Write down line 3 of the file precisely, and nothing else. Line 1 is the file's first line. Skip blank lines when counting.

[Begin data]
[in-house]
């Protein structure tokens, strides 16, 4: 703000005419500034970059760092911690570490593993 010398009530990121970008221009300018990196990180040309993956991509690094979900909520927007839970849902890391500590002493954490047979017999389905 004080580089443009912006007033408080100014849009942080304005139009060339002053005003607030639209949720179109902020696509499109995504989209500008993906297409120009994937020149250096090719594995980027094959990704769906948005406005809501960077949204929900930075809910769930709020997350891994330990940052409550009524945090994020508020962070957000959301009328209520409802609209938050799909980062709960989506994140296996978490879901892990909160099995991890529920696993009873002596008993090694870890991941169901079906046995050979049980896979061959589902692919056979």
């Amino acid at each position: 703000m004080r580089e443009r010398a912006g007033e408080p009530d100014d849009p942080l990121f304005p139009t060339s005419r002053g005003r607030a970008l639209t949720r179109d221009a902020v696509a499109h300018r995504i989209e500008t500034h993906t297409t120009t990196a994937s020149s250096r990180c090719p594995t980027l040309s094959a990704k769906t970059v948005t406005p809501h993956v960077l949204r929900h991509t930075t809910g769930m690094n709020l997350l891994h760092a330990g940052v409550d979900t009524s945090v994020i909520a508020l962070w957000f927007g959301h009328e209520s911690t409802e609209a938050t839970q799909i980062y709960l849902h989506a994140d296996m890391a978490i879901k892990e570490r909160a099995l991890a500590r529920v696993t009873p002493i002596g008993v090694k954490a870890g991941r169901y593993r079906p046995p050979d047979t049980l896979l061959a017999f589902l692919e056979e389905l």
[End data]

């Amino acid at each position: 703000m004080r580089e443009r010398a912006g007033e408080p009530d100014d849009p942080l990121f304005p139009t060339s005419r002053g005003r607030a970008l639209t949720r179109d221009a902020v696509a499109h300018r995504i989209e500008t500034h993906t297409t120009t990196a994937s020149s250096r990180c090719p594995t980027l040309s094959a990704k769906t970059v948005t406005p809501h993956v960077l949204r929900h991509t930075t809910g769930m690094n709020l997350l891994h760092a330990g940052v409550d979900t009524s945090v994020i909520a508020l962070w957000f927007g959301h009328e209520s911690t409802e609209a938050t839970q799909i980062y709960l849902h989506a994140d296996m890391a978490i879901k892990e570490r909160a099995l991890a500590r529920v696993t009873p002493i002596g008993v090694k954490a870890g991941r169901y593993r079906p046995p050979d047979t049980l896979l061959a017999f589902l692919e056979e389905l």